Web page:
Trump's Constitution

Trump's Constitution
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Is Donald Trump a demagogue or a voice for justice? American political leaders often receive radically opposed assessments of their views. The greatest of them, Abraham Lincoln, was hailed by many as a liberator and derided by others as a tyrant. (And many others dismissed him an inept deal-maker.)

The insightful analyses of Trump as defender of American identity (Charles Murray), opponent of illegal immigration (Victor Davis Hanson), and Jacksonian hero (Walter Russell Mead) against illegitimate elites only partly explain the conflicting views of Trump.

These scholars, who are not Trump supporters, mostly miss the constitutional ground of Trump’s unrelenting assault on the elites who govern America. Trump defends the fundamental principle that legitimate government proceeds only by the consent of the governed. The people remain sovereign. Online sources for understanding Trump in such constitutionalist terms include the Journal of American Greatness.

In fact, American elites have long abandoned the basic principles of constitutional governance. They have made their peace with the Great Society’s creation of an administrative state or centralized bureaucracy. The unelected bureaucracy of the administrative state is the real governor of the economy, education, health care, the environment, workplaces, and much of what we do, whether out in public or in our homes.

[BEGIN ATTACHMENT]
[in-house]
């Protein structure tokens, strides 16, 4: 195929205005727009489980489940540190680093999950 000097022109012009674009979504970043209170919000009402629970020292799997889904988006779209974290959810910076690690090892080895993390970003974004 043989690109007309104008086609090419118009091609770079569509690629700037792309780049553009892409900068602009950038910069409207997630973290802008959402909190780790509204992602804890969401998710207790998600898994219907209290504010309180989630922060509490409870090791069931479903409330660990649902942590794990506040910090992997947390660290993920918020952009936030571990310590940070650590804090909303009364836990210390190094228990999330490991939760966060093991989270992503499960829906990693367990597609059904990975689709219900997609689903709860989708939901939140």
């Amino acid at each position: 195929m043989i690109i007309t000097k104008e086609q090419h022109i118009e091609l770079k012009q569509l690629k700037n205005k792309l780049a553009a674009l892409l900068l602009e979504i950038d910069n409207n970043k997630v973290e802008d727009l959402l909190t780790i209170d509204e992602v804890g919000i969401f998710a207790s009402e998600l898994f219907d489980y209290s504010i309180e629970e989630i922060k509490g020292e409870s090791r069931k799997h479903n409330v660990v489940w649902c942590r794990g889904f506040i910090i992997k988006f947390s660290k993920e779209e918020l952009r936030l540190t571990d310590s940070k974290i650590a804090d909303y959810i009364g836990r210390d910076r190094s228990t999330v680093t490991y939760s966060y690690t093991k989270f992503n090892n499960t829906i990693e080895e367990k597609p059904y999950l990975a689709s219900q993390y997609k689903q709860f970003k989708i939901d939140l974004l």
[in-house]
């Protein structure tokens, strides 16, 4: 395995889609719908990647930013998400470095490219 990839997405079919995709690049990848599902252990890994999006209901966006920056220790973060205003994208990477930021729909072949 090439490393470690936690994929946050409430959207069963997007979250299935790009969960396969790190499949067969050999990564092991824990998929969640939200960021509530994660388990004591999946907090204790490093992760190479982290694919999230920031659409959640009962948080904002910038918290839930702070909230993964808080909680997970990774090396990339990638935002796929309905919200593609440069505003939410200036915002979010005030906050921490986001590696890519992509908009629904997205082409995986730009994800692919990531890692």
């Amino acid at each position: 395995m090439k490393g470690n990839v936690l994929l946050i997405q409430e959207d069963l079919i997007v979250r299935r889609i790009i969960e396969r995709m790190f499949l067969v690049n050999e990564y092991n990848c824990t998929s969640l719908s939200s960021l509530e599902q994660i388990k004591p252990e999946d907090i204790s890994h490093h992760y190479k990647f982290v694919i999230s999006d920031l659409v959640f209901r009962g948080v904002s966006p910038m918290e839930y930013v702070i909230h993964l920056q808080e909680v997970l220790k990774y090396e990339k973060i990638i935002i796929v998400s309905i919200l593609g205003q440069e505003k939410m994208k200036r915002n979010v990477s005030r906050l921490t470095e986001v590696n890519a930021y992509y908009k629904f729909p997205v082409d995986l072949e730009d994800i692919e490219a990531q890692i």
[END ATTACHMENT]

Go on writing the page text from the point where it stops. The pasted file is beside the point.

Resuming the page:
“From time to time, we have been tempted to believe that society has become too complex to be managed by self-rule, that government by an elite group is superior to government for, by, and of the people. But if no one among us is capable of governing himself, then who among us has the capacity to govern someone else?” Challenged in word by Ronald Reagan, the Great Society’s bureaucracy has enjoyed bipartisan support in deed ever since—steadfastly against the consent of the governed.